Chess is one of the greatest games in existence. It’s so popular, there are movies about it, books teaching how to play, and strategies for life created from it. 

Chess also brings people together. Or at least, that’s what Jay used to meet new people. 

Traveling around is a lot of fun. Its great to learn from different cultures, have conversations with people, or even play a game with a stranger. You can even record a podcast with a stranger who becomes a friend by the end of the recording. (Wink, wink)

Jay and I met while living in Christchurch, New Zealand. At one point, he decided to buy a van travel around the country. No stranger to traveling around different countries, Jay was setting on a new adventure, starting with building the interior of the van he would live in. 

In this episode, Jay talks about what its like to travel around meeting people, and the time he traveled with a chess board and played people all around. 

This episode introduces a new segment at the end! Stay tuned for special travel tips 🙂 

 

You can listen on Spotify | Apple Podcasts | Anchor.fm

2021 Phrase of the Year

I am not going to make you wait until the end to know what the phrase is. My phrase of the year is “search for the opportunity.”

Allow me to explain.

I studied business at Azusa Pacific University. Four years of (mostly) overpriced classes as I soaked in as much information as I possibly could! Though I don’t remember every lesson taught to me in those years, I do remember this one: Somebody is making money.  

Hot off the US depression of 2008, my business professor attempted to wake the young minds by letting them know that there was money to be made; a fact that all business students were happy to know. At any given moment there was always somebody who was making money. Doesn’t matter if it’s high season, low season, or not even in season. There is a person out there, making money. It may not be the same person each time, but they exist and they are making it work.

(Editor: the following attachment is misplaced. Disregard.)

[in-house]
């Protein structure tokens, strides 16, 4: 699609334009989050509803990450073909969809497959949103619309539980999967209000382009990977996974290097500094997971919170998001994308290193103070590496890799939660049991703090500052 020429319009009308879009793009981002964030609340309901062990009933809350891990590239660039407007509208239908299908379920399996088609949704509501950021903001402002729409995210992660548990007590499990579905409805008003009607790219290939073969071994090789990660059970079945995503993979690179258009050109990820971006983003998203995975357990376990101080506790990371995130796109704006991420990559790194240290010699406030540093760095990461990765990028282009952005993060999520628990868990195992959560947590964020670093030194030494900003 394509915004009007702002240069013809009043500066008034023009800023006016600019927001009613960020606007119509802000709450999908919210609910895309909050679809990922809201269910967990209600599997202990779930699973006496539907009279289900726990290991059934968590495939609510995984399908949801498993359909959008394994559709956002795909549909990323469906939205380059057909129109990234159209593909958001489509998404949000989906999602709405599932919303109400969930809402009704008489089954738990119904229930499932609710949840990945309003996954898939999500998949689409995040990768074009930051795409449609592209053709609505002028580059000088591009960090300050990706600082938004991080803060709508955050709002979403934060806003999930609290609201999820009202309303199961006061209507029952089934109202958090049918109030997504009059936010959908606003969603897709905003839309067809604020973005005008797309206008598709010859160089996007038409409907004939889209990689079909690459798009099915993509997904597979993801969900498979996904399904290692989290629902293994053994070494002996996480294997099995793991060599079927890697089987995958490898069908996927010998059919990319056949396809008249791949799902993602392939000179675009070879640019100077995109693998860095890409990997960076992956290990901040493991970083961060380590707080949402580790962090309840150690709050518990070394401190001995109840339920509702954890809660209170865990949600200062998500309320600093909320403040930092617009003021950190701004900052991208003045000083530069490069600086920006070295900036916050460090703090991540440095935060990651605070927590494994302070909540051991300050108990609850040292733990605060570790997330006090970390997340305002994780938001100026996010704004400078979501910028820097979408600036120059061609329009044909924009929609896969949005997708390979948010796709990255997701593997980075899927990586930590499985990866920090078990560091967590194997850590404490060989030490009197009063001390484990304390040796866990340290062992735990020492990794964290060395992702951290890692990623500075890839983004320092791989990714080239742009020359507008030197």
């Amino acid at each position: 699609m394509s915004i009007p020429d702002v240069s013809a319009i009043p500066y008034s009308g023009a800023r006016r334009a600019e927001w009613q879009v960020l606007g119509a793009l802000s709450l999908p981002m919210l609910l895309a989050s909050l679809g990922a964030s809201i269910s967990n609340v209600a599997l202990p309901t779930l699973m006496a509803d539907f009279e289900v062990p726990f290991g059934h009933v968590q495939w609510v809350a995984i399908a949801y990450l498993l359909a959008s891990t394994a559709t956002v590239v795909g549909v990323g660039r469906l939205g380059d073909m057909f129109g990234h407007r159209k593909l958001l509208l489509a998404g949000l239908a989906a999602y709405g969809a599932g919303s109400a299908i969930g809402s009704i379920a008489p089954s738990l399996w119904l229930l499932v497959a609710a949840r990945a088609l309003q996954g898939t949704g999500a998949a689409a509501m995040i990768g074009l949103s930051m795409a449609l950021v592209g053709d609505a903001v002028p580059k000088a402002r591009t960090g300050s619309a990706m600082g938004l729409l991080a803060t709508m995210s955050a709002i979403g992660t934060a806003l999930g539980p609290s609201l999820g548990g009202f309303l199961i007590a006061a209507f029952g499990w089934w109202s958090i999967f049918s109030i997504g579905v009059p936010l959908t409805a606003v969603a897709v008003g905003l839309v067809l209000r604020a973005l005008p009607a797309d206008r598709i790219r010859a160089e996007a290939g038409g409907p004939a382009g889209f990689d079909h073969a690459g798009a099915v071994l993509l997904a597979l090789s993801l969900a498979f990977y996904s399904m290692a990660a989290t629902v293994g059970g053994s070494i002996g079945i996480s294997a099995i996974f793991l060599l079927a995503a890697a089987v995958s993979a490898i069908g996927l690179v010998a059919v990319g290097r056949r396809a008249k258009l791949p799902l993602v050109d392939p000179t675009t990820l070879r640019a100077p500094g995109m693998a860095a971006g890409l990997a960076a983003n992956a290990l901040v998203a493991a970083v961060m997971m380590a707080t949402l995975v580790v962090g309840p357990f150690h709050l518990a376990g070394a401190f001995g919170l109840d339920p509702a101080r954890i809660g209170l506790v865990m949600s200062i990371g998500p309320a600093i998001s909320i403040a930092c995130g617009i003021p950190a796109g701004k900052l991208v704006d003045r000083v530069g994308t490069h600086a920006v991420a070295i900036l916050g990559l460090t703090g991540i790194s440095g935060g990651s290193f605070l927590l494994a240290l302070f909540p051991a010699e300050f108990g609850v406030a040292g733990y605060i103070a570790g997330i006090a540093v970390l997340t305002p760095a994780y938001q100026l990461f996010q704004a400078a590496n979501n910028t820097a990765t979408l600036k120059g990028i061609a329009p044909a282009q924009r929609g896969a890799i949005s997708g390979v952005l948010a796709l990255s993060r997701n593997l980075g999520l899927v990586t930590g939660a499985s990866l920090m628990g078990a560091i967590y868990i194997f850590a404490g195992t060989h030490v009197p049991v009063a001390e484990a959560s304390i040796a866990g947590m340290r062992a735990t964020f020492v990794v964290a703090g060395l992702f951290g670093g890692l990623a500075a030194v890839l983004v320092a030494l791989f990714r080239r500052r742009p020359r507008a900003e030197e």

I think about this proverbial person a lot. 

Who are they? How did they get there? What are they doing now? Did they know they were the ones that would be making the money? When did their moment come and end? How did it end? Does it have to end?
These are just the start of my questions. Most importantly, my question is, how did they know to recognize the opportunity?

It’s difficult for me to think the person who is making money is the type of person sitting idle at home watching television or meddling in the affairs of others. I imagine this is the kind of person who is antsy to make some sort of move. They were the ones itching for a renovation of any sort. They are the people who started expanding into the unknown hoping to step onto any type of footing. 

These people were searching for opportunities from their very beginning.

I learned another lesson at Azusa Pacific’s School of Business. This one came from the mouth of my Information Technology professor. During my senior year, he told me, and the rest of the class, “you’re studying for jobs that exist. You should be studying for jobs that don’t exist.” 

Thanks for telling me after I invested all my money (and future money) into this education. 

Though I don’t recall his name, I remember his reasoning behind the strange phrase. The next innovation is just around the corner and will come before we know it. Whether it’s financial, technological, or social it’s already started and will change the entire market soon. There’s nothing we can do to stop it. New jobs will sprout from it; an entire workforce will be dedicated to this innovation. Yet, not a single person in this classroom is equipped for it. Even the jobs we are preparing for could be obsolete by this innovation. 

In simpler words: change is coming. The point he wanted to drive into each of us, was to be prepared for such change. Be prepared for this unexpected event. We might not know how it affects us until it does. What he wanted us to understand is that we cannot sit thinking we’re fine simply doing what we’re currently doing. No, not if we’re going to be the ones leading our industry. Not if we’re going to be the ones making a difference. 

We need to be the ones searching for the opportunity. 

Thus far, I find this post to be most encouraging for those of the entrepreneurial mindset. So allow me to write another lesson given to me.